I am pleased to announce the launch of the young persons guarantee today. The pandemic has created unprecedented challenges for young people in how they go about their daily lives. We know that they have been among the hardest hit by the economic harms resulting from the virus—[
Sorry about that, Presiding Officer.
As I was saying, the pandemic has clearly hit young people particularly hard through the economic harms resulting from the virus. The impact of the pandemic varies across different parts of the economy, and evidence suggests that it is exacerbating the inequalities that have existed across the labour market for some time. Those on low incomes and insecure contracts, which have been more prevalent among young people, have been the worst affected. We will continue to ensure that fair work principles remain embedded within our approach to delivering the guarantee through our promotion of the living wage and fair work first.
At its heart, the guarantee is about connecting young people with employers and with a range of learning and training opportunities to support them and to help them to progress towards employment. Our intention is that the guarantee should be shaped and led by employers and driven by the needs of young people, and we must deliver it by working in partnership.
I am pleased that, following the publication of his report, Sandy Begbie agreed to continue to work with us on the implementation of his plan for the guarantee. Over the past two months, he has been leading an implementation group, which has now agreed a high-level action plan to deliver the guarantee in a way that addresses the scale and immediacy of the challenge ahead. We will publish that plan today, and work will continue quickly to put it into action. From the beginning, I have been clear that young people must be at the front and centre of this work, and I asked Young Scot to take forward work on how young people could help design the guarantee.
I want all our young people to benefit from the opportunities that are on offer from the guarantee, which will embed an equality and human rights approach into its delivery. Tackling inequalities must be the defining hallmark of the guarantee. Working closely with Close the Gap, Barnardo’s and Enable, we have been engaging with young people to ensure that the guarantee is inclusive by design and is focused on how it will meet their needs. As part of that work, Intercultural Youth Scotland has produced a report on the barriers that young minority ethnic people face in getting access to opportunities. Again, the initial reports from those pieces of work will be published today. The work that Young Scot is developing with us will ensure that a wide and diverse range of young people across the country will have a genuine voice and will be able to contribute directly to how the guarantee evolves over the coming months.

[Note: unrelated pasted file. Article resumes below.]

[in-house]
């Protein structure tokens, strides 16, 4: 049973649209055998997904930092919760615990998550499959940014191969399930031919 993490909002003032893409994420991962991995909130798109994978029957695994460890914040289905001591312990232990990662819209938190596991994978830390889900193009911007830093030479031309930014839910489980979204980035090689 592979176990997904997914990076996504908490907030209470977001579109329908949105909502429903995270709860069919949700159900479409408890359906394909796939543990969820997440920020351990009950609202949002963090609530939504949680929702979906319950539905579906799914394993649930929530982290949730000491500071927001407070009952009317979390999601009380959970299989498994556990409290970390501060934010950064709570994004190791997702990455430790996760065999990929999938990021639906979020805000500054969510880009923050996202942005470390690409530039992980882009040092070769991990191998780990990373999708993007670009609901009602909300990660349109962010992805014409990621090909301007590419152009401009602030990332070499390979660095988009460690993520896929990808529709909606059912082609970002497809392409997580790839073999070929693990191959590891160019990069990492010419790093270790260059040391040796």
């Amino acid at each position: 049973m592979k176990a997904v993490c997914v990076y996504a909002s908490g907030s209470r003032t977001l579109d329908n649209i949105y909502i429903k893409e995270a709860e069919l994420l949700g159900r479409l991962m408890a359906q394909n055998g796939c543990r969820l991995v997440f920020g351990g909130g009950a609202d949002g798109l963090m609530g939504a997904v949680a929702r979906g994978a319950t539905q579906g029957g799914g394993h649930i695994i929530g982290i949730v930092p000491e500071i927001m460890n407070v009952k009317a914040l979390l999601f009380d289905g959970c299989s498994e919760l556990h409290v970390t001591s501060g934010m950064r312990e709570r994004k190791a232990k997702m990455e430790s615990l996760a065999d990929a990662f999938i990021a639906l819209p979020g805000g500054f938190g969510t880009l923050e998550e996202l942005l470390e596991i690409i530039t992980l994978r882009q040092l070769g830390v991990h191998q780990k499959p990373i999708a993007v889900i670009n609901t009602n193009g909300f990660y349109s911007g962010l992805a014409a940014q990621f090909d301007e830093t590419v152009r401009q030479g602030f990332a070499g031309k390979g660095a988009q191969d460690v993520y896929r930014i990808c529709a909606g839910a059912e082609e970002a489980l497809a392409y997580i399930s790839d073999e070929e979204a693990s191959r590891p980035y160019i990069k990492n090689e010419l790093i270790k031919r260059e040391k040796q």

In launching the guarantee today, I want to set out how we intend to support new opportunities. We have committed £60 million this year to deliver the guarantee, and our discussions with delivery partners are being finalised now to ensure that we get the maximum impact. That is additional support on top of the significant investment that is already available for key areas including the apprenticeships and the colleges that will deliver the guarantee.
We will begin by recognising the pivotal role that local government has to play as a key partner, and I am pleased to inform Parliament that we have now agreed the allocation and distribution of the £30 million to fund local partnership activity, which will support around 8,000 young people. A significant part of the funding will be for recruitment incentives, and that will include supporting small and medium-sized enterprises and third sector employers to create more jobs, including apprenticeships. Other priorities will include providing additional support to wrap around kick-start placements, increasing supported employment, skills training and mental health support. The guarantee will also provide key workers for those who need more support.